Monday, July 22, 2013

Canada's Corporate Cash Hoarders Pt. 2

Way back in February, I took a brief look at Canada's corporate world and their cash reserves.  This issue was brought to Canadians' attention during the summer of 2012 when Canada's recently central bank head honcho, Mark Carney, shook a well-manicured finger at Canada's corporate sector for sitting on piles'o'cash.

Estimates suggest that Canadian corporations are sitting on between $560 and $600 billion in cash, up 25 percent since 2008 and up 100 percent over the last 10 years.  To put this number into perspective, Canada's corporate sector is sitting on roughly one-third of Canada's cash reserves.

Here is a who's who of Canada's corporate cash kings:

Some companies are citing the near collapse of the corporate debt and stock markets during the Great Recession as the reason why they are sitting on mountains of cash, after nearly getting burned, it seems like the prudent thing.  However, analyses show that this corporate cash hoarding has been going on for decades as you will see below.

While sitting on a pile of cash can be a good thing, it can also work against a corporation since, in a corporate buyout, a company's own cash reserves can be used by an acquirer to fund part of their acquisition, particularly in an all-stock deal.  But then again, we all know who gets rich in corporate acquisitions, don't we?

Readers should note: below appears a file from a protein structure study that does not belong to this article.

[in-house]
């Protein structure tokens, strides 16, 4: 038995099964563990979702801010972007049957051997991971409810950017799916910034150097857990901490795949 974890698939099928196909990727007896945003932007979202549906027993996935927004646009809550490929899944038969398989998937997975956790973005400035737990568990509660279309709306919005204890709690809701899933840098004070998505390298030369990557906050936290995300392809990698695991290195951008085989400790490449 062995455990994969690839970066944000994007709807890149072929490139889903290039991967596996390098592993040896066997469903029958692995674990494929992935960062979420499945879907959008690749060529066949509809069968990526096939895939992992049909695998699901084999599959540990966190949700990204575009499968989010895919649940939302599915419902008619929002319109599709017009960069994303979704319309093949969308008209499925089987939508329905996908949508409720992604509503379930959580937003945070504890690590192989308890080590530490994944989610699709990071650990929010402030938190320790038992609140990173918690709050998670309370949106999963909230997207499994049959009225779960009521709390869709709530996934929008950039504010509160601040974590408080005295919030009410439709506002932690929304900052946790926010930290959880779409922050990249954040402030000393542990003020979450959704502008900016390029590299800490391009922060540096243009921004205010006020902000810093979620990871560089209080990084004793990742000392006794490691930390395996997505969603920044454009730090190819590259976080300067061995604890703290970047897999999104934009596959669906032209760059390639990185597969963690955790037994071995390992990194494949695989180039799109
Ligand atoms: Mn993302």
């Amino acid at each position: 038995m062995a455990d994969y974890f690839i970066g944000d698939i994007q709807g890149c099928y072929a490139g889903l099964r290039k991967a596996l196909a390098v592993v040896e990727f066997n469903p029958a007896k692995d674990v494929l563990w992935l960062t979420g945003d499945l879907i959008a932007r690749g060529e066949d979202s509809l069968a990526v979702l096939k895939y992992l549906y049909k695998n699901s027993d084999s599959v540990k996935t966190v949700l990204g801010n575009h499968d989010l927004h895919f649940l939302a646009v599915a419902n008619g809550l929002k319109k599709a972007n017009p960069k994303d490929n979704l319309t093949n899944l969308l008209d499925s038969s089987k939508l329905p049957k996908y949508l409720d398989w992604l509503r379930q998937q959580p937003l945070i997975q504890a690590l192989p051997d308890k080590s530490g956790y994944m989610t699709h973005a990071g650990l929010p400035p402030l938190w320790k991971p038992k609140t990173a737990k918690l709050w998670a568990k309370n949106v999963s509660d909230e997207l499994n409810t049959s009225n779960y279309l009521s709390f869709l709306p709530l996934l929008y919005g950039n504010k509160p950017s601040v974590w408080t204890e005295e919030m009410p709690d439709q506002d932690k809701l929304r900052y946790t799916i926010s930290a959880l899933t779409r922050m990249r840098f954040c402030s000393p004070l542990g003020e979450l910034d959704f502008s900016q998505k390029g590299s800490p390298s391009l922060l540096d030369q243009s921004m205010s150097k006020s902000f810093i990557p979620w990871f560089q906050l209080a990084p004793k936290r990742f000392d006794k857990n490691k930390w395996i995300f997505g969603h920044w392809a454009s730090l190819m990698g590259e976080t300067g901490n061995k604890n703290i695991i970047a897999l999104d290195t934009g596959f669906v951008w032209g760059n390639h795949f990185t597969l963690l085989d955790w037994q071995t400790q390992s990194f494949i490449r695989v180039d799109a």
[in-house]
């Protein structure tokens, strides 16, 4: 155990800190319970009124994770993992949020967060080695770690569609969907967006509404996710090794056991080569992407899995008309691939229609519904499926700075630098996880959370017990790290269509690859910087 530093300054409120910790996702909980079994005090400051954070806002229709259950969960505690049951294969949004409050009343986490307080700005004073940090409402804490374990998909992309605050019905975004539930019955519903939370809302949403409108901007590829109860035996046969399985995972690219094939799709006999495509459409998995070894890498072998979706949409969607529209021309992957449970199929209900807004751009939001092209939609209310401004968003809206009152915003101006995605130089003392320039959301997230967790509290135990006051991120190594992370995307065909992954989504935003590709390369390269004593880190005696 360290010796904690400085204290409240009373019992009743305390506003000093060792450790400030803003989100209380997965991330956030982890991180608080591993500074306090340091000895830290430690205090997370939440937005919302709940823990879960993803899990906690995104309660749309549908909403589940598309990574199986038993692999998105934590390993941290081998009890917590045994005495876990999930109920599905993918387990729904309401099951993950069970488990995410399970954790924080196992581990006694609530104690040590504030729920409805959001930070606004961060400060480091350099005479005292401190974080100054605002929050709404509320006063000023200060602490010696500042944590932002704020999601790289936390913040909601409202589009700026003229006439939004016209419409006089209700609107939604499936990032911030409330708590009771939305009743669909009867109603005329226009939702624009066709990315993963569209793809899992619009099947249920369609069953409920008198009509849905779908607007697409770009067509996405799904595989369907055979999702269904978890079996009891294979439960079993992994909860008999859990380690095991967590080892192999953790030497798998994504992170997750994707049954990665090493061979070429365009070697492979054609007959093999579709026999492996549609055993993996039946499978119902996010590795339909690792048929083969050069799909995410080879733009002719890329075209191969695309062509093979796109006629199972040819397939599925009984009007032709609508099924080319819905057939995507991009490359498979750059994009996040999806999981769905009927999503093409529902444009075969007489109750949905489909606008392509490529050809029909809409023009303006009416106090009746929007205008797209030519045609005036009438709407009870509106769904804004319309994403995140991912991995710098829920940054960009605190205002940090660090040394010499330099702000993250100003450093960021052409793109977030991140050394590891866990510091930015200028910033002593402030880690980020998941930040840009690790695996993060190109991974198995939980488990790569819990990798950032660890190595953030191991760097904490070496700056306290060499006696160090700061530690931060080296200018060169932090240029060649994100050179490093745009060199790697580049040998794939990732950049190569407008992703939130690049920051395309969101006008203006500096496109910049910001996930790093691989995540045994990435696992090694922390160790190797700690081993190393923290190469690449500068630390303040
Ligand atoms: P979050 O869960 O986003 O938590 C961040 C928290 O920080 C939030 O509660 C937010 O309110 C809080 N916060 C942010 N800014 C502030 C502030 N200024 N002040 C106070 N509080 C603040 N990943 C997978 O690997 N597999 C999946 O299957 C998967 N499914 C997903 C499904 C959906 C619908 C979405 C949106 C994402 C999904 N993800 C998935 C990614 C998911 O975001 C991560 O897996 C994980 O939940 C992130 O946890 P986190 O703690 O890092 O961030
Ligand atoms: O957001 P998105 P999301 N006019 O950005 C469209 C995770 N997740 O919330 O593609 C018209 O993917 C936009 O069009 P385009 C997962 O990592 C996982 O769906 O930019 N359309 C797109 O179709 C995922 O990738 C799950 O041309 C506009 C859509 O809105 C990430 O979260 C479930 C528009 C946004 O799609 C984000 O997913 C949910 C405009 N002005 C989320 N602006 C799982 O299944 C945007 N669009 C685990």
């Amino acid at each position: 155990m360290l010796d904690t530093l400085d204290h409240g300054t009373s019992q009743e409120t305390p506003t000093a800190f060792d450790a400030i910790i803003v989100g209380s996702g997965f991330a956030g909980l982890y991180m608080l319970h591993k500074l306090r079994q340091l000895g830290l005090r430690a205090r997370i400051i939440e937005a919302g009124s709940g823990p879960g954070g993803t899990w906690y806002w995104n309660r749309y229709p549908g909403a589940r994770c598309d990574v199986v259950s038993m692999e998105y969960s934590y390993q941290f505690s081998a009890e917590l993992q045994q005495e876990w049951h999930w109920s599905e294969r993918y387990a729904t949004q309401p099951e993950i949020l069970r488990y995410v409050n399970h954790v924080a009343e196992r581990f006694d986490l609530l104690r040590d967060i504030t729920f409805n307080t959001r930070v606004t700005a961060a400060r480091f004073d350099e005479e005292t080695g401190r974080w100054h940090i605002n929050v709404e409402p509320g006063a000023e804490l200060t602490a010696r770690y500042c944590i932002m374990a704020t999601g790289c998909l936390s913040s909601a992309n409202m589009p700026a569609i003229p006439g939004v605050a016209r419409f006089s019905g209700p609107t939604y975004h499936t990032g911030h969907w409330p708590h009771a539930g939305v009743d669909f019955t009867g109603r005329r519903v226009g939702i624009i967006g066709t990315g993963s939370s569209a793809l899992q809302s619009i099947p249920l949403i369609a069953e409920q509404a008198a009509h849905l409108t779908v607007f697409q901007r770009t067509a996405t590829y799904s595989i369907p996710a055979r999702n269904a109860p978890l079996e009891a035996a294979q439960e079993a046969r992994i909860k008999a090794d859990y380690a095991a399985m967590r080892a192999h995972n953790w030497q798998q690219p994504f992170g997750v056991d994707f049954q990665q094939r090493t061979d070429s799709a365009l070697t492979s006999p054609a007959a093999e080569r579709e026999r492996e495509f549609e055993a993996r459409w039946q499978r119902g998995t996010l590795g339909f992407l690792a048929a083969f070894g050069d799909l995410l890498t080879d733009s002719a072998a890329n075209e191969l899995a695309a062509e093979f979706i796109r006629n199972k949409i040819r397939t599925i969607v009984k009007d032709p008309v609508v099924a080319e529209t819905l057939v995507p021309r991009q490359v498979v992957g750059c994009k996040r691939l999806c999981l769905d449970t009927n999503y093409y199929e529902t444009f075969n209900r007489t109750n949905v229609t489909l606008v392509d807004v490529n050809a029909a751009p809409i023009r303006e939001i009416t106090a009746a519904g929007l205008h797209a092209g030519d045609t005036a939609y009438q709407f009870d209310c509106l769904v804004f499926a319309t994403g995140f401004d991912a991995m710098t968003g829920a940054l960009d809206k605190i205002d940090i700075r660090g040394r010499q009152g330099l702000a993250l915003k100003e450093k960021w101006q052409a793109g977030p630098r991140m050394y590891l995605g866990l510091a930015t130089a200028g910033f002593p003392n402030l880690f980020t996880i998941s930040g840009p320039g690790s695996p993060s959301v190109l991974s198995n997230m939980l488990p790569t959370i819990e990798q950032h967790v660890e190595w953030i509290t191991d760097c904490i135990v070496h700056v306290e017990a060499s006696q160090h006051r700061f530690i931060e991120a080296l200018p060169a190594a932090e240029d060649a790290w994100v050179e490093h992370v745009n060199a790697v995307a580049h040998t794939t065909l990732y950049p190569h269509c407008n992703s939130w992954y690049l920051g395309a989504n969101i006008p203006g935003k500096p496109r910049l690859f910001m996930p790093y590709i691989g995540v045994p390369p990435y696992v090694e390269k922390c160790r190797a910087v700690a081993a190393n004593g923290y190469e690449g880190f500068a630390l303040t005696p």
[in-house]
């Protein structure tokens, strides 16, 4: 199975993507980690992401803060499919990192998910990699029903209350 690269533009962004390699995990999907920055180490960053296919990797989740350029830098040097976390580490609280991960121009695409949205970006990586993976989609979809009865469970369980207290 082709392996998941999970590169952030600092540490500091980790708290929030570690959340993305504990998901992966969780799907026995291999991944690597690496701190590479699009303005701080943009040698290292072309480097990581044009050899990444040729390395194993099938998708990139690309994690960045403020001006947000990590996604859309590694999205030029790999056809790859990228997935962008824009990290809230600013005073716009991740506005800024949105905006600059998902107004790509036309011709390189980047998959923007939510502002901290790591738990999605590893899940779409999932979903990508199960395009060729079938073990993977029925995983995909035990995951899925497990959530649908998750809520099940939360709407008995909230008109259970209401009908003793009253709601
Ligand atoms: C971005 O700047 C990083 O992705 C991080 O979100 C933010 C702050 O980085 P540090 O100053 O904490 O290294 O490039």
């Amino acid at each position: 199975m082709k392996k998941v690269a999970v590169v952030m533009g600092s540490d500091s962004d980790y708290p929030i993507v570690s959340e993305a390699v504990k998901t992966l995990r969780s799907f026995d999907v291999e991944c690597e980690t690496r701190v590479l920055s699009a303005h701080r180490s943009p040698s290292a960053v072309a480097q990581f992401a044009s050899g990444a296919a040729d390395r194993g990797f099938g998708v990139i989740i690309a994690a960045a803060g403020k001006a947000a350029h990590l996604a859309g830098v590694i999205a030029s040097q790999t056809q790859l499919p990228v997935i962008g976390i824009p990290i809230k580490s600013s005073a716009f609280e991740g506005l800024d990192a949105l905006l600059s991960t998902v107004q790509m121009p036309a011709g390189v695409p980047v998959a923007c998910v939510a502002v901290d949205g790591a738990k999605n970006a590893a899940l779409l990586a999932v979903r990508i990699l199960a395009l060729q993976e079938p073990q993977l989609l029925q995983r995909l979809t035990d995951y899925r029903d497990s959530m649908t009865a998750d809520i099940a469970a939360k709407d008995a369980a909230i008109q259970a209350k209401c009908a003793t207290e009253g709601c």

Unfortunately for shareholders, this cash is not being returned in the same proportion as it is being saved.  Historically, 40 percent to 50 percent of surplus cash (i.e. pure profit) is returned to shareholders in the form of dividends.  In recent years, this has dropped to 35 percent.

This is not just a problem in Canada.  Corporations in Japan are sitting on $2.8 trillion in cash reserves, up a significant 75 percent since 2007.  The global situation is similar as shown on the black line on this graphic from a study by Loukas Karabarbounis and Brent Neiman:

Here is bar graph showing the trend in corporate savings levels for 31 countries showing that corporate savings rose in 22 our of 31 countries:

Here is a bar graph showing the trend in the corporate labour share (the share of global corporate income paid to labor) for 39 nations showing that the corporate labour share dropped in 29 out of 39 countries:

Globally, corporate savings rose by 20 percentage points at the same time as the corporate labour share dropped by 5 percentage points between the mid-1970s and the late 2000s or, in other words, corporate savings rose on the backs of dropping payouts for labour.  This conclusion can be drawn because dividend payments to shareholders did not increase by more than the increase in corporate profits and the size of the corporate sector as a whole did not change relative to total economic activity.

The growth in corporate cash reserves comes at the same time as Canada's corporations have been the beneficiaries of lower and lower taxation.  Apparently, it's way more sexy to save up those profits than it is to risk investing in new machinery, manufacturing facilities and research and development, activities that create jobs for all Canadians.

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